As expected Fortescue’s FY15 performance is significantly down on the prior year reflecting the deterioration in iron ore prices. However, through continued successful cost reductions the company was able to deliver US$2bn in positive operating cash flows through FY15
Fortescue has delivered a very respectable result in what was an extremely challenging year for iron ore. From a credit perspective, while financial earnings-based leverage has increased significantly, the company continued to generate strong positive operating cash flows over FY15 and its cash position remains at a high US$2.4bn. Further cost reductions are expected into FY16 with the company expecting to generate positive cash flows in the coming year if iron ore prices remain above US$39/tonne (currently ~$US55/tonne). With low levels of capital expenditure forecast into the foreseeable future, we continue to expect that cash flow generation will exceed accounting profits.
Fortescue has also provided an updated ‘cost curve’ in its results presentation. A cost curve ranks each of the iron ore producers from lowest to highest cost on a cumulative production basis. The latest cost curve depicted below shows that Fortescue has overtaken Vale to be currently the third cheapest major producer of iron ore.
Fortescue expects further cost reductions into FY16 from the current position (reflected in the chart above). There has been no change in terms of FY16 cost guidance, with Fortescue continuing to forecast a breakeven iron ore price of $US39/tonne. The FY16 breakeven price is expected to reduce further if the Australia dollar remains in the low US$0.70 range.
In terms of debt repayments and cash position, Fortescue indicated that it will continue to adopt a “conservative position” through the coming FY16 financial year. Our read of this statement is that Fortescue expects to maintain or build up its cash position rather than use excess cash to repay debt in the near term. The conservatism is driven by the continued weakness in iron ore, and the company’s preference to maintain a higher level of liquidity to manage any further downward volatility in commodity prices. Based on the company’s comments, we expect that it is unlikely we will see an early debt repayment in the coming financial year if prices remain at or fall below current levels (~US$55/tonne).
The payment of a dividend is very shareholder-friendly given the weakness in iron ore prices, particularly when comparing to Newcrest which delivered a strong FY15 result but did not pay a dividend. However, we note that total dividends declared in FY15 by Fortescue of 5c per share are well below the 20c per share declared over FY14.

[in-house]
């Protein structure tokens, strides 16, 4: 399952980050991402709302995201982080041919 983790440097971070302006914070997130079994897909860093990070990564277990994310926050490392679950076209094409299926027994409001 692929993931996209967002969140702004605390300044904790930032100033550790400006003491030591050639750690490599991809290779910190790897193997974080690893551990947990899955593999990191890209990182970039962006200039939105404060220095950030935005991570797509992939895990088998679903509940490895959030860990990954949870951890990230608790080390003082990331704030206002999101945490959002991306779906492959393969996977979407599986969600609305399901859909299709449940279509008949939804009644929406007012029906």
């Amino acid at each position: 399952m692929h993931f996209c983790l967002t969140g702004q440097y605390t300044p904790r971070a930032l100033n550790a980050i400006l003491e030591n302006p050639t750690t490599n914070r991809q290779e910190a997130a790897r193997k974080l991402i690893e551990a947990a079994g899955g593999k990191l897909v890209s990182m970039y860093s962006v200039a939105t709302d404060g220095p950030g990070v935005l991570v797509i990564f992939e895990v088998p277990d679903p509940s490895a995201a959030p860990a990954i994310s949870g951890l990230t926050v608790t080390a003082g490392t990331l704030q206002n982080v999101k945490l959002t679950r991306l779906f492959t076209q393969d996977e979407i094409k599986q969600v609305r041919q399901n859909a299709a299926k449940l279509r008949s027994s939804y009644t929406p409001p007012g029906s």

With its competitive cost position, and strong level of liquidity, Fortescue remains better placed to withstand a shorter-term downturn in iron ore prices than most of the other producers in the market. Its heavy exposure to China makes its share and bond prices highly sensitive to movements in iron ore prices as well as the uncertainty associated with broader Chinese economic activity. With its high financial leverage and single commodity exposure to iron ore, Fortescue remains a relatively high credit risk option while iron ore prices remain subdued.
We note that the company also hinted that it would likely look to deal with the US$5.9bn of debt maturing in 2019 before retiring the 2022 debt, which includes the US$1.05bn outstanding of senior unsecured 2019 bonds. For investors comfortable with iron ore exposure, high bond price volatility and positive about the company’s ability to manage its way through the commodity cycle, the 2019 bond is currently priced at levels well below par (closer to $80) and represents an opportunity for an equity-like return on a bond and the possible prospect of early repayment.
Key points on FY15:
- Key financial performance statistics are provided in the figure below – note the material reductions in revenue, EBITDA and net profit due to the significant falls in iron ore prices over FY15. Impressively however, the company was still able to generate US$2bn in operating cash flows over FY15
- Key credit metrics are outlined in the figure below – as expected, the weakness in iron ore prices and associated weaker financial performance has contributed to a significant increase in financial leverage over FY15, with EBITDA / Interest reducing from 6.9 times to 3.8 times and debt / EBITDA increasing from 1.7 times to 3.8 times. Net debt and gearing have remained steady at US$7.5bn and 56% respectively
Please contact your FIIG representative for more information on the Fortescue bonds available to FIIG investors.